5. Routers will continue to become more secure and smarter – Most consumer IoT devices reside in the home and can’t have security software installed on them. Thus they can be vulnerable to attacks. A lot of manufacturers work to get their IoT products to market quickly, so security sometimes, though rarely, becomes an afterthought. This is where the home router plays a very important role. The router is essentially the entry point of the internet into one’s home. While many of the connected devices cannot be protected, the router has the ability to provide protection at the entry point. A conventional router provides some security, such as password protection, firewalls, and the ability to configure them to only allow certain devices on your network.
Router makers would likely continue to seek new ways to boost security. Once security is in place, the whole network is safe from any untoward attacks.
6. 5G Networks will continue to fuel IoT growth – Major wireless carriers would continue to roll out 5G networks. 5G or fifth-generation cellular wireless promises greater speed and the ability to connect more smart devices at the same time.
Faster networks mean the data accumulated by the smart devices would be gathered, analysed and managed to a higher degree. That would fuel innovation at companies that make IoT devices and boost consumer demand for new products.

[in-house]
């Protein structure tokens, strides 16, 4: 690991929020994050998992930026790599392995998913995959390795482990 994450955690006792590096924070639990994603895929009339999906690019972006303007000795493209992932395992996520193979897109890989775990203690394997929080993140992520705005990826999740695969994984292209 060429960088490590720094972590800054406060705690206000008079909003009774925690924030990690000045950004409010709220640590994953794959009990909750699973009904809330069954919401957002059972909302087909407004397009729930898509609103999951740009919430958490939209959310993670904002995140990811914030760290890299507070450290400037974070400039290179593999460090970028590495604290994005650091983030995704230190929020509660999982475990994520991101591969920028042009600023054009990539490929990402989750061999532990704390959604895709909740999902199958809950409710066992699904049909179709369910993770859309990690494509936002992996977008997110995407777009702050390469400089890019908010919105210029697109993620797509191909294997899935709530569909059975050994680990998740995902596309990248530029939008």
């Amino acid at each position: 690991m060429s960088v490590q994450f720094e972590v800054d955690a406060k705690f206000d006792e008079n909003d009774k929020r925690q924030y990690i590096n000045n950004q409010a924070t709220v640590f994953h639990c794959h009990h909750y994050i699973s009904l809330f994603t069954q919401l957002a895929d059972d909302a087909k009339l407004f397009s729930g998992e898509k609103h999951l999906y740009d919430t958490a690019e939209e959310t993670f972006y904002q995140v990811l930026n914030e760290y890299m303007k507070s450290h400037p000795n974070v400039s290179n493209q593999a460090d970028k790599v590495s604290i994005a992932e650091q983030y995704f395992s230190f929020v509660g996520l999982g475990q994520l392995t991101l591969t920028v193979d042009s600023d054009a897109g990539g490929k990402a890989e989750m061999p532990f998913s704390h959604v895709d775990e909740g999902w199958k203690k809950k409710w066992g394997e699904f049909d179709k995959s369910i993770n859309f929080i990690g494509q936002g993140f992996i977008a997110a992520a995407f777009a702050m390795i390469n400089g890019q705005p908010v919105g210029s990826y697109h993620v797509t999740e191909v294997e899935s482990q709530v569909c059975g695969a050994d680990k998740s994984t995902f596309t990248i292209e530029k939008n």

7. Cars would get even smarter – The arrival of 5G will shift the auto industry into higher gear. The development of driverless cars as well as the connected vehicles already on the road would benefit from data moving faster.
Apparently, one might not think of a car as an Internet of Things device. But new cars would increasingly analyse available data and connect with other IoT devices — including other high-tech vehicles on four wheels.
8. 5G’s arrival would also open the door to new privacy and security concerns – In time, more 5G IoT devices will connect directly to the 5G network than via a Wi-Fi router. This trend will make those devices more vulnerable to direct attacks. For personal users, it would become more difficult to monitor all IoT devices, because they will bypass a central router.
On a broader scale, the increased reliance of consumers on cloud-based storage would give attackers new targets to attempt to breach.
The future of the Internet of Things (IoT) has the potential to be limitless. Advances to the industrial internet will be accelerated through increased network agility, integrated artificial intelligence (AI) and the capacity to deploy, automate, orchestrate and secure diverse use cases at hyper-scale. The potential is not just in enabling billions of devices simultaneously but in leveraging the huge volumes of actionable data which can automate diverse business processes. As networks and IoT platforms evolve to overcome these challenges, through increased capacity and AI, service providers will edge furthermore into IT and web-scale markets – opening entire new streams of revenue.